Small businesses are still hurting from COVID-19-related interruptions and, according to one online networking platform, 37% were unable to pay their June rents in full and on time. Inflation, hiring, and sustainable revenues are still key concerns for companies attempting to recover from the pandemic.
The small business networking platform Alignable said in a report that minority-owned businesses were among the hardest hurt of small businesses in the United States during June. Of the minority businesses, 53% couldn’t afford their month’s rent, compared with 45% in May, according to the poll, which was conducted May 22 to June 15 of 3,814 small businesses.
Many categories of businesses couldn’t pay their full June rent in full, the poll said, including entertainers/creatives (47%), travel/lodging (44%), transportation (43%), nonprofits (42%), and beauty salons/barber shops (40%).
About 39% of restaurants and 35% of retailers (versus 31% in April) fell behind on rent, too.
In certain states, the poll found, there were an increased number of small businesses unable to pay rent. These include New York, Virginia, Arizona and North Carolina, among others.
Several states, though, showed improvement in ability to pay rent, including in Michigan, Ohio and Colorado.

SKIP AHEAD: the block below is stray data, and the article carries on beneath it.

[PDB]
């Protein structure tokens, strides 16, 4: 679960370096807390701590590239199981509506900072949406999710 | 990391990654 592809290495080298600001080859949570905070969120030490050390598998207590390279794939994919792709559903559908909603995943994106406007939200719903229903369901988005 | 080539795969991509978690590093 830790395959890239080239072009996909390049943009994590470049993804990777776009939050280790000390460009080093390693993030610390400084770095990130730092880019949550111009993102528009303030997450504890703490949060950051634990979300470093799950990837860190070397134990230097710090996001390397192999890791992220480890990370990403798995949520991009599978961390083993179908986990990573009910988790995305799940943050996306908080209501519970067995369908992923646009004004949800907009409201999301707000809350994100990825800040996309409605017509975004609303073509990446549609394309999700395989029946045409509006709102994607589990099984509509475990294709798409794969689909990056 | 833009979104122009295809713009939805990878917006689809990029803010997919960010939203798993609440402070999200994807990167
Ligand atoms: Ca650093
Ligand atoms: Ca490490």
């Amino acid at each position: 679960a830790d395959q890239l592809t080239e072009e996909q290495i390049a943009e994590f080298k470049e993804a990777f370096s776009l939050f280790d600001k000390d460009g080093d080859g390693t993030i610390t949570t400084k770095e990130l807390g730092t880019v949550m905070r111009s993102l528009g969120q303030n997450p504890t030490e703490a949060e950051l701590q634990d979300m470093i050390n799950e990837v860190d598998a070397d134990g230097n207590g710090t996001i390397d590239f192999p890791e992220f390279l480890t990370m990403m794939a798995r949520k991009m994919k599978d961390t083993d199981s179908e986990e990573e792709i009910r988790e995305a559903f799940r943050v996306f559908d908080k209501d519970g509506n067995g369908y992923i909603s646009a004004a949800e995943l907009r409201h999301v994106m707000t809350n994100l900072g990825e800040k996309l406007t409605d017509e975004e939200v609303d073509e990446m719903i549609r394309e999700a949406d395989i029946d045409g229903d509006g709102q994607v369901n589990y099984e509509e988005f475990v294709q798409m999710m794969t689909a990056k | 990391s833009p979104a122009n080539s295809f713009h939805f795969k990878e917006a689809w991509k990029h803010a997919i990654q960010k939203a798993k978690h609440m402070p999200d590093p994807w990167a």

Inflation is a key concern, Alignable said, with 67% of those surveyed expecting the price increases of goods such as gas to impact recovery. Hiring is also a problem, and 55% of small businesses said they can’t fill positions, an increase of 5% from last month’s poll.
“It’s no surprise to see that the majority of small business owners in other key industries also support withholding the extra unemployment benefit, in hopes of filling open roles at their companies sooner rather than later,” the report said.
About 57% of retail small businesses approve of withholding the extra $300 unemployment benefit to help improve labor shortages, compared with 71% of restaurants.
Alignable, which has 6.5 million members in North America, also found that 57% of small business owners have half or less of the monthly revenue they had before COVID hit the US in early 2020—and they’re still having trouble bringing customers back.